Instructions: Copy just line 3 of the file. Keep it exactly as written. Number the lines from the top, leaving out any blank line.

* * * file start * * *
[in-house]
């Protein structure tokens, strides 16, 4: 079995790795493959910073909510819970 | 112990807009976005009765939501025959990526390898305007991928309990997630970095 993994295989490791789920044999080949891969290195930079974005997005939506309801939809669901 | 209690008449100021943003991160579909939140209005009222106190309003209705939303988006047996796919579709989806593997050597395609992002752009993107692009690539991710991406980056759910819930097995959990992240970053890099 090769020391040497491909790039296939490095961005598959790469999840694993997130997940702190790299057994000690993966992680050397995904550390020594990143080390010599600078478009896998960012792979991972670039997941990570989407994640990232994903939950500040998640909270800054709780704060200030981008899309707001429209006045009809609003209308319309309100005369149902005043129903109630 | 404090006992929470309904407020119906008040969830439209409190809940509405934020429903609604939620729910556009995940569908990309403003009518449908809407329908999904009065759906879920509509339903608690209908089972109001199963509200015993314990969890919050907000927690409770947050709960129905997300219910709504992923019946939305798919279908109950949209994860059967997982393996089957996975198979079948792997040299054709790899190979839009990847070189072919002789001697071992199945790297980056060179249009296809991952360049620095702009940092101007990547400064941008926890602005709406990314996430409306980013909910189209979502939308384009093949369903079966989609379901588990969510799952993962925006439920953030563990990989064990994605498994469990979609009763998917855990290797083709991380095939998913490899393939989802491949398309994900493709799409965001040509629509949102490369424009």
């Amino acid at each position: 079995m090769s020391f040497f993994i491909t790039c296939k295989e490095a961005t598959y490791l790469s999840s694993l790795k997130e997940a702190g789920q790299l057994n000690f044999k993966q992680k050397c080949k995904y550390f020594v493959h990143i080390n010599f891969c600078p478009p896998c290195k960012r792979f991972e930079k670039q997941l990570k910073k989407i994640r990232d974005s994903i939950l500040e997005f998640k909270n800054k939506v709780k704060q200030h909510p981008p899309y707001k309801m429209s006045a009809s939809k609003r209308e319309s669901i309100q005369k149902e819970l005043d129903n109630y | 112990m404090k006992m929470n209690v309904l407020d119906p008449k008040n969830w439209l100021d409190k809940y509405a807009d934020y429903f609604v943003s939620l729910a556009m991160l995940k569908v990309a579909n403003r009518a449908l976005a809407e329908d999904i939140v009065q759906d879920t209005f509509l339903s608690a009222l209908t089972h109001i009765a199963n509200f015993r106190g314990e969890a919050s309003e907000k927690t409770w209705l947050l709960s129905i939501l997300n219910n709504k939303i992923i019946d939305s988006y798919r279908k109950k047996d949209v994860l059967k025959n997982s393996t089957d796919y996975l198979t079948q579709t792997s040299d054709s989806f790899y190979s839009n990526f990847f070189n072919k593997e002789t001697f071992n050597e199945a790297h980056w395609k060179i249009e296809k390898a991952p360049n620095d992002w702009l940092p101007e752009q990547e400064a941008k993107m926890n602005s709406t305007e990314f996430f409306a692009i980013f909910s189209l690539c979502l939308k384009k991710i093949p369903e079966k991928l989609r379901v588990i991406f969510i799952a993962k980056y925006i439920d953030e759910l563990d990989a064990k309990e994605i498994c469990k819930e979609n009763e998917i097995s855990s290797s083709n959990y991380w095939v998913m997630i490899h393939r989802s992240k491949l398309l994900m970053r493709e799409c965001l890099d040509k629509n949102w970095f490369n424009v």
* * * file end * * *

């Amino acid at each position: 079995m090769s020391f040497f993994i491909t790039c296939k295989e490095a961005t598959y490791l790469s999840s694993l790795k997130e997940a702190g789920q790299l057994n000690f044999k993966q992680k050397c080949k995904y550390f020594v493959h990143i080390n010599f891969c600078p478009p896998c290195k960012r792979f991972e930079k670039q997941l990570k910073k989407i994640r990232d974005s994903i939950l500040e997005f998640k909270n800054k939506v709780k704060q200030h909510p981008p899309y707001k309801m429209s006045a009809s939809k609003r209308e319309s669901i309100q005369k149902e819970l005043d129903n109630y | 112990m404090k006992m929470n209690v309904l407020d119906p008449k008040n969830w439209l100021d409190k809940y509405a807009d934020y429903f609604v943003s939620l729910a556009m991160l995940k569908v990309a579909n403003r009518a449908l976005a809407e329908d999904i939140v009065q759906d879920t209005f509509l339903s608690a009222l209908t089972h109001i009765a199963n509200f015993r106190g314990e969890a919050s309003e907000k927690t409770w209705l947050l709960s129905i939501l997300n219910n709504k939303i992923i019946d939305s988006y798919r279908k109950k047996d949209v994860l059967k025959n997982s393996t089957d796919y996975l198979t079948q579709t792997s040299d054709s989806f790899y190979s839009n990526f990847f070189n072919k593997e002789t001697f071992n050597e199945a790297h980056w395609k060179i249009e296809k390898a991952p360049n620095d992002w702009l940092p101007e752009q990547e400064a941008k993107m926890n602005s709406t305007e990314f996430f409306a692009i980013f909910s189209l690539c979502l939308k384009k991710i093949p369903e079966k991928l989609r379901v588990i991406f969510i799952a993962k980056y925006i439920d953030e759910l563990d990989a064990k309990e994605i498994c469990k819930e979609n009763e998917i097995s855990s290797s083709n959990y991380w095939v998913m997630i490899h393939r989802s992240k491949l398309l994900m970053r493709e799409c965001l890099d040509k629509n949102w970095f490369n424009v």